Entertainment business: Down and out

Many operators readjusting to stay alive

Yeshey Lhadon

Two weeks ago, a Karaoke owner opened her shop. She turned it into a bar. The idea was to save her investment, especially furniture and furnishings from pests.

Seven months since the entertainment business came to an abrupt end, owners are surrendering or trying everything they can to hang on to the business with a hope that the government would soon give them the go ahead.

“I was greeted by some unwanted guests – rats and a musty odor of molds,” said Cave Karaoke owner in Thimphu, Dorji Tshomo. She turned her karaoke into a bar two weeks ago.

There are about 45 Karaoke bars in Thimphu registered with the Karaoke Association of Bhutan (KAB). KAB met the Prime Minister on September 22 and discussed reopening their business.

Gyem Dorji, a member of KAB said that they haven’t got a clear statement on whether the entertainment business will re-start or remain shut. “We were told to do alternative business. Less than 10 percent of the karaoke bar operators want to try running a bar and restaurant while the rest remain closed,” he said.

The entertainment business owners have been waiting for the government to announce the reopening date.  

“Karaoke was among one of the first businesses to be closed, we expected the government would let us reopen it in a phased manner. But we heard nothing from the government,” said Gyem Dorji.

Paying rent is the biggest problem “The rent is high and we lost our source of income. The ad hoc closure of our business made us depend on our friends and families to pay the rent. We can’t continue like this for long,” added Gyem Dorji.

The precarious financial state also forced KAB to surrender their office, as it couldn’t afford to pay rent and salary for the office assistant. Gyem Dorji said: “Government should give us a solution. Before we go bankrupt or drown in debts.”

Those in the business feel neglected with all other businesses such as grocery stores, vegetable markets, retail shops, bars, restaurants and sport fields allowed to operate. “We see people gathering everywhere. Is it not going to spread the virus? How is Karaoke bar only the source of infection?” asked Gyem Dorji.

Drayang owners share similar problems. There are about 60 drayangs registered with Druk Drayang Association, which is also out of business.

More than 900 employees, mostly women depend on drayang for livelihood and sustainability. The president of DDA, Kelzang Phuntsho said that Royal Kidu was a huge relief to the staff but most of the employees still depend on their owners. “We can’t turn our back to our staff when they ask for advance payment, but the owners are drowned in debts after our business closed suddenly.”

Entertainment business operators are planning to approach the government again to let their business open with conditions. They want to open with reduced capacity and stringent safety measures.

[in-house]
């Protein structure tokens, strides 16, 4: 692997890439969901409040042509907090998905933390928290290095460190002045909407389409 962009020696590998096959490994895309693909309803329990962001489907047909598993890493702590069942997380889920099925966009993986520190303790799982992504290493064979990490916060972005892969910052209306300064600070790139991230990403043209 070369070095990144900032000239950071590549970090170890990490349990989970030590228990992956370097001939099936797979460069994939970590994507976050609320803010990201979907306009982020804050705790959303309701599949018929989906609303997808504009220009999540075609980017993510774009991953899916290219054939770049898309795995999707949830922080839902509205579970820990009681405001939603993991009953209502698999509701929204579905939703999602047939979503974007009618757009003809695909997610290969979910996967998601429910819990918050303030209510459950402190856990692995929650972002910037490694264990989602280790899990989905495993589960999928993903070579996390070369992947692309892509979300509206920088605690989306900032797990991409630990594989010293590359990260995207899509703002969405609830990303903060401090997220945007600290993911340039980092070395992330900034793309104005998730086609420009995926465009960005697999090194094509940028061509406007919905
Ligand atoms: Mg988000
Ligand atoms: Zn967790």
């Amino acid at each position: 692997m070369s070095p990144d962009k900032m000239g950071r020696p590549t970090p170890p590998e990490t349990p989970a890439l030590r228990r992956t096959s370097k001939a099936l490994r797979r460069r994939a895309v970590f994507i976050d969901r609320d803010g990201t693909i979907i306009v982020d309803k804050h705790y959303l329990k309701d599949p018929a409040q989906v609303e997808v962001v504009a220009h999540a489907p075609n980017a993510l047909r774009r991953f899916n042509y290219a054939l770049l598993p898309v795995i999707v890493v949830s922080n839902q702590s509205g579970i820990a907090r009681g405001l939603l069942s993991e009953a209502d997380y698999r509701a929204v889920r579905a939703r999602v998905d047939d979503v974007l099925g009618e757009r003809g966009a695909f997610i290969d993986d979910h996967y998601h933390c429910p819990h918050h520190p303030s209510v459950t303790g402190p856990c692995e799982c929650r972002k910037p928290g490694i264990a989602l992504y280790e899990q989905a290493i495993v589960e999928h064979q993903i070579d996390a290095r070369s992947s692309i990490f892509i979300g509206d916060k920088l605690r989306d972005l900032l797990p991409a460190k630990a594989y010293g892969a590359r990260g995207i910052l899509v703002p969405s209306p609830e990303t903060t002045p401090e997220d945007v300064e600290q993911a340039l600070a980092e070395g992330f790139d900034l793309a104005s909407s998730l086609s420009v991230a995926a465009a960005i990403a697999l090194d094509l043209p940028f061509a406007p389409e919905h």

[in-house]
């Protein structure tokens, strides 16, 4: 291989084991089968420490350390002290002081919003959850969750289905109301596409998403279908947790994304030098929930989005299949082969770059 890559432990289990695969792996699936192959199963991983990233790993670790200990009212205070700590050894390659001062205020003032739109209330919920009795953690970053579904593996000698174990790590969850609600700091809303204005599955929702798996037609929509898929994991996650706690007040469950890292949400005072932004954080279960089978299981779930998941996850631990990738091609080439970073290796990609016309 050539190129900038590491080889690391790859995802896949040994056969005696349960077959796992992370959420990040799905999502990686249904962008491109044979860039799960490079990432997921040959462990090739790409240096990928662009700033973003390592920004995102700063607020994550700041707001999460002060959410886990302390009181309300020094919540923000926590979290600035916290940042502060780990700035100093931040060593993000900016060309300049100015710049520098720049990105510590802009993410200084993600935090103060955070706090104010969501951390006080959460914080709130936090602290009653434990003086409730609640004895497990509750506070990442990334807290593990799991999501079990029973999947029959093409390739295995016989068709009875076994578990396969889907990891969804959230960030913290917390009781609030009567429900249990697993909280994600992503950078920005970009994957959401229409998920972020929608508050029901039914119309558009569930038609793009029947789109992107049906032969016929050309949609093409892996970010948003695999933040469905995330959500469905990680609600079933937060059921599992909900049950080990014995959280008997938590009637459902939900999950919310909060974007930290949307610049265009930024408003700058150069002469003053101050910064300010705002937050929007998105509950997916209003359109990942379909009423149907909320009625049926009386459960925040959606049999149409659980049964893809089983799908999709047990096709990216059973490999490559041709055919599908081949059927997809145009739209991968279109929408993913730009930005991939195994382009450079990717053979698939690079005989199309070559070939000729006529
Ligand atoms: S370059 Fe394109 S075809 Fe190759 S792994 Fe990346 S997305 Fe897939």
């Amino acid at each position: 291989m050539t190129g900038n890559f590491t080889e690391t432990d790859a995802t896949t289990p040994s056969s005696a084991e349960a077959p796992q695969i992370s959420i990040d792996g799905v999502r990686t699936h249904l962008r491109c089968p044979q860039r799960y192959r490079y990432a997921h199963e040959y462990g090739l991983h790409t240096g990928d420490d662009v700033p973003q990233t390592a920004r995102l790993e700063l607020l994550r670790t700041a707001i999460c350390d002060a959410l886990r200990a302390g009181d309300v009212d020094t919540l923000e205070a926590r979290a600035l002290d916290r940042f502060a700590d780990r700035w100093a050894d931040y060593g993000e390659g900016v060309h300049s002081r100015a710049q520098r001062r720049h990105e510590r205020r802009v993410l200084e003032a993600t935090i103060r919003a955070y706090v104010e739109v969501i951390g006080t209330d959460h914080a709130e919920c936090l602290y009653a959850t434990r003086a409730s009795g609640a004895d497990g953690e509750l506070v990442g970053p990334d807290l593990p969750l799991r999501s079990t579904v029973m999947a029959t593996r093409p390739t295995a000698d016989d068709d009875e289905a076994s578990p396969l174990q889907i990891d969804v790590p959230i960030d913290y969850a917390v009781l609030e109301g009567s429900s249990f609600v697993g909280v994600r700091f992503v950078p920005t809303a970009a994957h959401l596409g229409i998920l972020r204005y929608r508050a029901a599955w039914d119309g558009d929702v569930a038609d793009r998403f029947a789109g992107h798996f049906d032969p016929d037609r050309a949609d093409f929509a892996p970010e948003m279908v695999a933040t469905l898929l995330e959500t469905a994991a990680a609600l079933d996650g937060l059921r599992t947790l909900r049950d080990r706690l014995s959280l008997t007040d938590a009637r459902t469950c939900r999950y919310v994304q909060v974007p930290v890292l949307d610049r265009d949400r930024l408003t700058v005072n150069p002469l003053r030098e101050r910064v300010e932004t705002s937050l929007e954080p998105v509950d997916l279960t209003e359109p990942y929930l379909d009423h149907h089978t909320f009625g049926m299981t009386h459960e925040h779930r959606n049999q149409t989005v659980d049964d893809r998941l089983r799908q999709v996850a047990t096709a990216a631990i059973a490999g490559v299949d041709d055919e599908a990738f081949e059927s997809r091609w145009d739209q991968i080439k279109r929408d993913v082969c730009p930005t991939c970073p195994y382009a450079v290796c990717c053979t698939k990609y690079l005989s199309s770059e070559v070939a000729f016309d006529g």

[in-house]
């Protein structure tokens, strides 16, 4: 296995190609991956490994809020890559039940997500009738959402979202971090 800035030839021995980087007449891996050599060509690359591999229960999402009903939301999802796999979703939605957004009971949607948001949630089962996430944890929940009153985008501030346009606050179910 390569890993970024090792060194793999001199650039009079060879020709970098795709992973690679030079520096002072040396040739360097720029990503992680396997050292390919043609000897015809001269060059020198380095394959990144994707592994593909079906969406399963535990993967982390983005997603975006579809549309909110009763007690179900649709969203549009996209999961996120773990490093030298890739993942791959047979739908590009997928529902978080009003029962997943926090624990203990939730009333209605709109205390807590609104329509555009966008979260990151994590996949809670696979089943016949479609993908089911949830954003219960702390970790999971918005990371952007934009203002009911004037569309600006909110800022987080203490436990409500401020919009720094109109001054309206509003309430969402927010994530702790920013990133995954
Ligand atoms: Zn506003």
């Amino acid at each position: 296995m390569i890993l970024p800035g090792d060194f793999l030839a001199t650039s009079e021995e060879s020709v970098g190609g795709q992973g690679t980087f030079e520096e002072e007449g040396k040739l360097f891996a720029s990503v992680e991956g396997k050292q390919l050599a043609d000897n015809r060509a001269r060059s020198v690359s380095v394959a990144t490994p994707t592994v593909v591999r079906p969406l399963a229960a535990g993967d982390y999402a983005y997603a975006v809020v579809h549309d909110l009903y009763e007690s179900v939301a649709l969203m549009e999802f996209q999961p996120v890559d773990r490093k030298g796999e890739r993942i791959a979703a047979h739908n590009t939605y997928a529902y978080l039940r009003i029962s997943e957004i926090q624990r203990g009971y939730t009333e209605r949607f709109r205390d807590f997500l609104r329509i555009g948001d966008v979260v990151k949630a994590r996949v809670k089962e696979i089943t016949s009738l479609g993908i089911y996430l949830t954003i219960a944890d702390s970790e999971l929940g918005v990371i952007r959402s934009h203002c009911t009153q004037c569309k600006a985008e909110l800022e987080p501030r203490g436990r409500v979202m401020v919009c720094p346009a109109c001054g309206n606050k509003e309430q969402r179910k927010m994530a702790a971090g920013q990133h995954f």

“As there is no confirmed local transmission and the health ministry is strictly monitoring the porous borders and quarantine facilities, we should be allowed to operate with conditions,” said Kelzang Phuntsho.

Discotheques pay the highest rent among the entertainment business and some have been asked to surrender their place if they failed to pay off their rent. Viva City pays Nu 221,656 every month despite no business since March.

 

New ideas

Viva City’s owner, Rinchen said he paid his rent from the Overdraft facility (OD loan). “Our OD loan is exhausting. We are planning to start a bar and fast-food restaurant to meet the running cost of the disco bar.”

Others are resorting to everything that can keep them alive. Kinley Wangchuk, the owner of one of the first live music houses in Thimphu, Mojo Park, said that his business license was clubbed together with karaoke and draying due to which the blanket law was also applied to his live music house.

Mojo Park reopened in August using its bar and restaurant license. The live music house now sells lunch and drinks. He said: “Live music is our main stay. What do we put on the stage if we can’t play live music? What difference does it make having a band on stage when we have 50 percent full occupancy anyway?” said Kinley Wangchuk.

The entrepreneur and founder of Radio Valley is also mulling on hosting standup comedy shows and talk shows if the situation continues.

Mojo Park’s seven bands are also out of job. “It took me eight years to assemble and groom the band members,” he said. “If the government wants us close, they should compensate the operators, it’s better than running on loss.”

The owner said that extending the bar closing hours might improve business. “If government wants to help us, we need them to let us operate till midnight. We might see more people after the restaurants are closed at 9pm.”

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